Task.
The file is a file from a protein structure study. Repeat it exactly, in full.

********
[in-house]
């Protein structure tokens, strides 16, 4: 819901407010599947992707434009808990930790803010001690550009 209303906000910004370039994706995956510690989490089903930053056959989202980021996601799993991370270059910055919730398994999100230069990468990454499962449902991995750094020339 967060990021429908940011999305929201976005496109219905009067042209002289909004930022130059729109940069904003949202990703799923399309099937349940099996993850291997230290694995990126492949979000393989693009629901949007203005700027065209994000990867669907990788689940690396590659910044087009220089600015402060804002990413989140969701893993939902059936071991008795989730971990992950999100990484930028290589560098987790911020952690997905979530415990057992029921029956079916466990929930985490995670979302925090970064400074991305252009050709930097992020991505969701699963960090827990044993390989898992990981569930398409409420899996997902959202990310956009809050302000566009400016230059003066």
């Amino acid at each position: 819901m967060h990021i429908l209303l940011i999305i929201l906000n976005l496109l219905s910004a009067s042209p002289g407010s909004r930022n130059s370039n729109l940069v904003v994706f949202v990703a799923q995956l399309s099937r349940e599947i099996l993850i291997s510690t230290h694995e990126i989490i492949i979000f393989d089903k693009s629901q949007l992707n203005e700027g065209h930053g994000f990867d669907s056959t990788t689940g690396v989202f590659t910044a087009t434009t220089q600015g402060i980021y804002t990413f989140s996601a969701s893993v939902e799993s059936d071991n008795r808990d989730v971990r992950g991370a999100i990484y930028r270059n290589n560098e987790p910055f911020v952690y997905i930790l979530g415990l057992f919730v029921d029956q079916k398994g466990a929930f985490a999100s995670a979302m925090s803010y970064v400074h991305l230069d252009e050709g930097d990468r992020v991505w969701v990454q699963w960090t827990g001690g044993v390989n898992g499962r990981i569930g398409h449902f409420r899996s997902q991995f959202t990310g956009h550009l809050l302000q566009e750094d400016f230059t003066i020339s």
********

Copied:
[in-house]
């Protein structure tokens, strides 16, 4: 819901407010599947992707434009808990930790803010001690550009 209303906000910004370039994706995956510690989490089903930053056959989202980021996601799993991370270059910055919730398994999100230069990468990454499962449902991995750094020339 967060990021429908940011999305929201976005496109219905009067042209002289909004930022130059729109940069904003949202990703799923399309099937349940099996993850291997230290694995990126492949979000393989693009629901949007203005700027065209994000990867669907990788689940690396590659910044087009220089600015402060804002990413989140969701893993939902059936071991008795989730971990992950999100990484930028290589560098987790911020952690997905979530415990057992029921029956079916466990929930985490995670979302925090970064400074991305252009050709930097992020991505969701699963960090827990044993390989898992990981569930398409409420899996997902959202990310956009809050302000566009400016230059003066």
């Amino acid at each position: 819901m967060h990021i429908l209303l940011i999305i929201l906000n976005l496109l219905s910004a009067s042209p002289g407010s909004r930022n130059s370039n729109l940069v904003v994706f949202v990703a799923q995956l399309s099937r349940e599947i099996l993850i291997s510690t230290h694995e990126i989490i492949i979000f393989d089903k693009s629901q949007l992707n203005e700027g065209h930053g994000f990867d669907s056959t990788t689940g690396v989202f590659t910044a087009t434009t220089q600015g402060i980021y804002t990413f989140s996601a969701s893993v939902e799993s059936d071991n008795r808990d989730v971990r992950g991370a999100i990484y930028r270059n290589n560098e987790p910055f911020v952690y997905i930790l979530g415990l057992f919730v029921d029956q079916k398994g466990a929930f985490a999100s995670a979302m925090s803010y970064v400074h991305l230069d252009e050709g930097d990468r992020v991505w969701v990454q699963w960090t827990g001690g044993v390989n898992g499962r990981i569930g398409h449902f409420r899996s997902q991995f959202t990310g956009h550009l809050l302000q566009e750094d400016f230059t003066i020339s």